The Adventures of Medical Spouse

A Blogumentary on the life, issues, headaches and butt-aches of the Spouse, Partner, Wife and Computing Saviour of the Doctor in training as well as those of his close and distant relatives. I am compiling current views, (it's residency ya'll) stories from the last 8 years(admissions, placement, school, the match, residency and the search for real work) and advice for others in the same strange and (uh) wonderful situation.

Monday, November 14, 2005

People Die

OK, not the most inspiring title for a blog, but perhaps educational for those along the medical path. I was inspired to write this after joining the discussion groups on the International Medical Spouses Network. (Hi everyone!) Especially for those who are in Med school and in Residency.

The medical field is not pretty, for all sorts of reasons. The diseases aren't pretty, the stress isn't pretty and your spouse, (or you) isn't pretty after a night of call or a stressful day. And the most stressful days? The ones where someone dies.

I guess this really didn't hit home to me, even as an adult, that people die every day, right nearby. Down the block. There they go. But, this is an 'In Your Face' fact of life in medicine. It doesn't really matter what specialty a person is in, if your dealing with health, your dealing with death as well. Even in Dermatology my husband has dealth with fatalities from necratizing fasciitis. Or he will get called in to make a patient dying of cancer feel better from the rash she has. Or a drug reaction will get out of hand showing first on the skin, and then all hell breaks loose.

When my husband was in Med School, he saw his first deaths and would cry. Maybe not right there, but that day. He would come home a mess and not be able to tell me why, he didn't want to go into horrible details. He would go through his rotations, perhaps leaving the ICU for Peds. He would keep track of his ex-patients by checking the obituaries, hoping not to see kind Mrs. so-and-so who was so sweet. He would rant against parents who were not careful enough, or the stupidity of guns and drugs. He has been the one to tell the family.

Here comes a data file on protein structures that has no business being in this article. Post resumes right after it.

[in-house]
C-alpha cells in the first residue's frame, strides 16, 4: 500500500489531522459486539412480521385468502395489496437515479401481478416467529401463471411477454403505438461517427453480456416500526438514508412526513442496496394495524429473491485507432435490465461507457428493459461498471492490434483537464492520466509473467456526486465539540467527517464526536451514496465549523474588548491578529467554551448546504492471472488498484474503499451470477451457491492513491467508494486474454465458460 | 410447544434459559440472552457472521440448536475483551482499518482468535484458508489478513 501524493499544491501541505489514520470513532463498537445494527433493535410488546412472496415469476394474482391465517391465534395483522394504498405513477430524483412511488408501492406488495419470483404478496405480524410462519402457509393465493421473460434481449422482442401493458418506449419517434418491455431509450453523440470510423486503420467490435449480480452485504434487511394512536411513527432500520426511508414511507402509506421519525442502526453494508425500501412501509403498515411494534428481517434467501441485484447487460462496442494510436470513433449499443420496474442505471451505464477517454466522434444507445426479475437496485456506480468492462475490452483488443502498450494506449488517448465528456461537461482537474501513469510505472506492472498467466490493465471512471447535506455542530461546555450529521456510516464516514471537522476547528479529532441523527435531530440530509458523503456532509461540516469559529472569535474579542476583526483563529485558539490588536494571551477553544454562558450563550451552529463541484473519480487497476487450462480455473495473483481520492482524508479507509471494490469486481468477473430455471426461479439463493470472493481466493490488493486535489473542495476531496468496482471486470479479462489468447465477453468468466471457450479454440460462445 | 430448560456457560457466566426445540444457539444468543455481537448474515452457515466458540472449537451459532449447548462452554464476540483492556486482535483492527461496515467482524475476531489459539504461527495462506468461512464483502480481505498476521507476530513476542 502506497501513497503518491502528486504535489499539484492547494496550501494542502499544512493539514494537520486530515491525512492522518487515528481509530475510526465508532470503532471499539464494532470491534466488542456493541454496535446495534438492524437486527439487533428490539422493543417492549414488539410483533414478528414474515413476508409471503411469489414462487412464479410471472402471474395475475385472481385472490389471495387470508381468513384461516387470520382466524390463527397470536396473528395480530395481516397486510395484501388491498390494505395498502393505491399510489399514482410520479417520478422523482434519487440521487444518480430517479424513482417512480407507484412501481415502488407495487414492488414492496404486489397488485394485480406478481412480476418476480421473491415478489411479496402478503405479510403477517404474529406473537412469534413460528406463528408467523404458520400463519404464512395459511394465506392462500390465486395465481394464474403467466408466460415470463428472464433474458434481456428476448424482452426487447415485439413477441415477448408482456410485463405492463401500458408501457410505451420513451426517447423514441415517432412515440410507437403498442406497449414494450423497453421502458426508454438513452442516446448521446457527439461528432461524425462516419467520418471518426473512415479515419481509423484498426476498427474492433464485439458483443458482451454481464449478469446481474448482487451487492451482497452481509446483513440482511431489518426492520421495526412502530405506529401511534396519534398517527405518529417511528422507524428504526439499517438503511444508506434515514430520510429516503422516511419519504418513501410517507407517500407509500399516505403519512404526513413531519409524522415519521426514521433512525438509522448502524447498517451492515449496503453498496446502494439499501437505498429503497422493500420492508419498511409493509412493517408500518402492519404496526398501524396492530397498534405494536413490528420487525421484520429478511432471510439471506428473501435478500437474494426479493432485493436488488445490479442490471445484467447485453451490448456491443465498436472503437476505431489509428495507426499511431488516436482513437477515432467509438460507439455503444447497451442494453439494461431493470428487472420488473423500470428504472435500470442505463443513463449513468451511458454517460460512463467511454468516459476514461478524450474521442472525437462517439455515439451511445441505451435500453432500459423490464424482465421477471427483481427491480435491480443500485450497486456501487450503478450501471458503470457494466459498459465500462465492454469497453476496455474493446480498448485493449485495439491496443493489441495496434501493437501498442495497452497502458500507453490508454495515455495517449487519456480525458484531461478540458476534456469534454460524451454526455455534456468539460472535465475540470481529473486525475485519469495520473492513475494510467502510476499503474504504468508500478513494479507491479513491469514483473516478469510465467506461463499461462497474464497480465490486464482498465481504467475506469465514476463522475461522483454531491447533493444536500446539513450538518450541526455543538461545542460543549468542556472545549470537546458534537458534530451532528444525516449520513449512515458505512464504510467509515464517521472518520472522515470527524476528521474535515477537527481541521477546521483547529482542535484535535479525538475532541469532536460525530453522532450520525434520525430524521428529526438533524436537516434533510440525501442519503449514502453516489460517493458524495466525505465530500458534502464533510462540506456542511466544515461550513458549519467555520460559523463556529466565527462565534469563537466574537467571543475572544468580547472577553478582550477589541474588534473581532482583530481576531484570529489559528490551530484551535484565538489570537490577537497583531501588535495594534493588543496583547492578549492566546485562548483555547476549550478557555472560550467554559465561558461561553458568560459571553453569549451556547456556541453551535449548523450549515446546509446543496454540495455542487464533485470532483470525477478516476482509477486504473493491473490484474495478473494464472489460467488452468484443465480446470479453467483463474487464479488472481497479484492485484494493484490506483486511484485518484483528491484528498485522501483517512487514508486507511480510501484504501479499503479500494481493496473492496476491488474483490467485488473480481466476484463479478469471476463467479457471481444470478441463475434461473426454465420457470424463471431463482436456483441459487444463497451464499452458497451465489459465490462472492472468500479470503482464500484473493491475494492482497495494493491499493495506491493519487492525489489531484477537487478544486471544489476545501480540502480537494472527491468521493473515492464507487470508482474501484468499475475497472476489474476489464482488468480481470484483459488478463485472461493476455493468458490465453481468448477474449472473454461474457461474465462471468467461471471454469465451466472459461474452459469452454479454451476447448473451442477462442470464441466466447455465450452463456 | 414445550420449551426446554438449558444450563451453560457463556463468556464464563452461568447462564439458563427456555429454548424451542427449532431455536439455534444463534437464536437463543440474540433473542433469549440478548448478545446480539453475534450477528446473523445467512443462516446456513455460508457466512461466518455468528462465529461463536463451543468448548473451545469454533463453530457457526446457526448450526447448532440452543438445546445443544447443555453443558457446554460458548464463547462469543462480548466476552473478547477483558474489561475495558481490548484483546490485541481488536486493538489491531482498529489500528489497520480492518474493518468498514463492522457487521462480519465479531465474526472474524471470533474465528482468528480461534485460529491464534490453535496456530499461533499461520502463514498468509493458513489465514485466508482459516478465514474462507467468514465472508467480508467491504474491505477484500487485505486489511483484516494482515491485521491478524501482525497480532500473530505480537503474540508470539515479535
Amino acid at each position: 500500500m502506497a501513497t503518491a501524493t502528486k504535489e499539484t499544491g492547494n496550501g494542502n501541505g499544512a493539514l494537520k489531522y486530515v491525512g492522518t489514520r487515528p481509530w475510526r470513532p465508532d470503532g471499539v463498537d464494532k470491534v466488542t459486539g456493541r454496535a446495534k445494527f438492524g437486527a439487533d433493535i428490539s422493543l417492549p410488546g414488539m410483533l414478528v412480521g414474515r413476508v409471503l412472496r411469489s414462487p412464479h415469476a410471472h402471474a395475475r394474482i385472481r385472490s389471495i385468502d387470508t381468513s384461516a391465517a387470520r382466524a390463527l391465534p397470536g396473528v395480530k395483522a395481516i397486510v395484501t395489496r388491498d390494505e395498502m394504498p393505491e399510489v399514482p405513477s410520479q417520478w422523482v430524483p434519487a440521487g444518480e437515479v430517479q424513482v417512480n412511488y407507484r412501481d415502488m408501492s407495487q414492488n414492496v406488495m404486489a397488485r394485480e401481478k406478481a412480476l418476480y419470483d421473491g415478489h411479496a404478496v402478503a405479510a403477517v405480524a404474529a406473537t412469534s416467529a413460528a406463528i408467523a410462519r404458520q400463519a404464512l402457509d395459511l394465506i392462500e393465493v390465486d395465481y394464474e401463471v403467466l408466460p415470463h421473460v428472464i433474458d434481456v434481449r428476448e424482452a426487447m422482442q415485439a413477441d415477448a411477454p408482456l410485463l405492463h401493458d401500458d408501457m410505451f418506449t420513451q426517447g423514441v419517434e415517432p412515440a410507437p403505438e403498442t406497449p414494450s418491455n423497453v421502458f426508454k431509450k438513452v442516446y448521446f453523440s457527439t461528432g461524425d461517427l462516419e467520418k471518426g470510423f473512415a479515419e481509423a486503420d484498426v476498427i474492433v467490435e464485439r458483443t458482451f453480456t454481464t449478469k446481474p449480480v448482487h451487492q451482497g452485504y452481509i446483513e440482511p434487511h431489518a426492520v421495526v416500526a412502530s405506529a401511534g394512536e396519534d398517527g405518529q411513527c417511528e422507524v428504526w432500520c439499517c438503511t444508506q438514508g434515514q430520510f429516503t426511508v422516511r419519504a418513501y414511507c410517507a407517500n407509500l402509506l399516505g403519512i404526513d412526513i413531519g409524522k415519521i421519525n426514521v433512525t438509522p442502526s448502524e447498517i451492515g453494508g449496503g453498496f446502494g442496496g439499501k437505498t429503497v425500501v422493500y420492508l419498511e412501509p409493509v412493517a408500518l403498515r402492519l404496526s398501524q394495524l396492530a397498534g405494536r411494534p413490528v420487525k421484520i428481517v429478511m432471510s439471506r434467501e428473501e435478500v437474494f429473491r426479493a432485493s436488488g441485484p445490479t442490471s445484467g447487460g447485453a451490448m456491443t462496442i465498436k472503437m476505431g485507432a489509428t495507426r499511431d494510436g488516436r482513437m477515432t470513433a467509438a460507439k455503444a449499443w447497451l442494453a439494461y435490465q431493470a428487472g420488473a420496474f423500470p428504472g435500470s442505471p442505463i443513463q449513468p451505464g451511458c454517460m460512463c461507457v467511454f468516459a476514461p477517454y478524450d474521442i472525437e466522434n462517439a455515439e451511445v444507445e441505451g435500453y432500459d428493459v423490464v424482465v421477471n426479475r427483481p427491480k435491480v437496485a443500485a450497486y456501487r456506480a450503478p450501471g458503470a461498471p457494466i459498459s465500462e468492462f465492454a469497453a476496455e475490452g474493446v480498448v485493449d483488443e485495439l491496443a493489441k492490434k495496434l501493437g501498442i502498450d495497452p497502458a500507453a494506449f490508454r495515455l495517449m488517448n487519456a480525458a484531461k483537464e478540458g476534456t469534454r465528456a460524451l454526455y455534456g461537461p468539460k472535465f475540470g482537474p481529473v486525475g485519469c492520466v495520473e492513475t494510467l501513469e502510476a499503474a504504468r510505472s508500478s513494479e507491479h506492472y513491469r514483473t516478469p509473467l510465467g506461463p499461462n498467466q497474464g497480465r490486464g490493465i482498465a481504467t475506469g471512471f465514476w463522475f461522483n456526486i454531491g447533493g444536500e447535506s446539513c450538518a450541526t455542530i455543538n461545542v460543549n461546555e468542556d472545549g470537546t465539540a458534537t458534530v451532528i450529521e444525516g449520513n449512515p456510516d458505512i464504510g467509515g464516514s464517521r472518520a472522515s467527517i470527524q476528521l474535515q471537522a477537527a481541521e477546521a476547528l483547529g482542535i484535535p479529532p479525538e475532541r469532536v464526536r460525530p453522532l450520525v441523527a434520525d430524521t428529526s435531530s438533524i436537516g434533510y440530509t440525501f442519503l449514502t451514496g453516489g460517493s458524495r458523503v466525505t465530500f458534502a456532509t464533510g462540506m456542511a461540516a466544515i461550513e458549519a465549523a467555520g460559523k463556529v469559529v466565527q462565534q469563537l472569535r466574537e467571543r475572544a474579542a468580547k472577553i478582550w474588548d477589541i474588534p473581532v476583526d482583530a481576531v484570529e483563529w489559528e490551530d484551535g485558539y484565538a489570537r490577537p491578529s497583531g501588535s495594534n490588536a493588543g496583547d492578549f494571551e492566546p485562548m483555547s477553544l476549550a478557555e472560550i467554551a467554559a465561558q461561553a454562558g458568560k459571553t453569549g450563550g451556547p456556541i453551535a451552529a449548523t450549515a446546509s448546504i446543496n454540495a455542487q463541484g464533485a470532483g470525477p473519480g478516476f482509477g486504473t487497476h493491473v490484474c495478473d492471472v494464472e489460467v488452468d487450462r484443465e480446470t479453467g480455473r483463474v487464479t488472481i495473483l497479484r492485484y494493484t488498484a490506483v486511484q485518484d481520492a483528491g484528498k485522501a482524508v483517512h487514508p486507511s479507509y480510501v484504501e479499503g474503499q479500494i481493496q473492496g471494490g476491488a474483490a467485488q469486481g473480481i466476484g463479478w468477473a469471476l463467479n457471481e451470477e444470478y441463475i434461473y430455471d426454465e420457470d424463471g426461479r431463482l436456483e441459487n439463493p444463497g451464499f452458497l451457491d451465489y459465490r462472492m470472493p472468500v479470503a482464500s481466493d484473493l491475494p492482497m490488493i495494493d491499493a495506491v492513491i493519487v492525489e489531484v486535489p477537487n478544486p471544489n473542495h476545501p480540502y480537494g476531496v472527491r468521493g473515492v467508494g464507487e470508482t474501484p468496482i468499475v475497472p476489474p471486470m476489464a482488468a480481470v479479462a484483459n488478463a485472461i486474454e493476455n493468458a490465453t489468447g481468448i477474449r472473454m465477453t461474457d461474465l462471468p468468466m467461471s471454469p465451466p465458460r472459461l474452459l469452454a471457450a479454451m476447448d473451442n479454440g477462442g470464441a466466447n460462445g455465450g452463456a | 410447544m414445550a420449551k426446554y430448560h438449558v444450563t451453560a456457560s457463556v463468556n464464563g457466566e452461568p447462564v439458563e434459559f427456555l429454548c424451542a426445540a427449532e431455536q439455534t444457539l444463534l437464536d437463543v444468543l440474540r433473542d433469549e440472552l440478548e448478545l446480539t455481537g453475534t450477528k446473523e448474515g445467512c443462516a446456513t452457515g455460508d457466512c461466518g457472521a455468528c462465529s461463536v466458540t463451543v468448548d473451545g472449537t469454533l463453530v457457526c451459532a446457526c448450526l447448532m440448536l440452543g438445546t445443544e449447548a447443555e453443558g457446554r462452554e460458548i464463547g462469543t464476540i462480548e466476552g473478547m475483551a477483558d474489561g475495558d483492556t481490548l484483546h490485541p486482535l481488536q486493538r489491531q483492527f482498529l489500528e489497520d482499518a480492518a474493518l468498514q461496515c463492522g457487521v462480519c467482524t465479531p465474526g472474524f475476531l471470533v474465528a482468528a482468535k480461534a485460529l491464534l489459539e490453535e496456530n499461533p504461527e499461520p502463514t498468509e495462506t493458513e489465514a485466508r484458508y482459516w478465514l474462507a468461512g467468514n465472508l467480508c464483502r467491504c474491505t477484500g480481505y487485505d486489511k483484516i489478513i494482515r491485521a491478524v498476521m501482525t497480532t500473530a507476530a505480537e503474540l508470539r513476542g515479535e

And speaking of family, there's the ones who won't let them go. Here is uncle Sandor, ready to die, he's 89, he's had enough, he's on his way and ain't coming back. But someone in the family feels that there is something more the doctors can do. Something that will somehow cancel the lung cancer, kidney failure, old age and keep him alive. Instead of letting him go in peace with support, they rant to the doctors, they beg and they threaten, right there, in front of Uncle Sandor. I understand the desparation, the fear, the grief. It's going to happen. And the doctor has to deal with this as well.

It took a while for me to understand what was going on when he came home wrecked and not speaking. Finally I convinced him to confide in me, and I sucked it up and was as solid and supportive as I could be. Sometimes he still won't say. That means it was really horrible. He still cries.

I'm not sure if people really realize this about doctors. The shows on TV get it sometimes, but often they make it seem like there has to be a huge drama around death, where there often is very little.

In the end I'm thankful for the education this has given me. Really, we humans have strength beyond what we realize considering the strange and wild world we live in. We heave up huge amounts of that strength when called upon to do so and we go on living and finding joy in things, planning, looking forward. And people live and people die.


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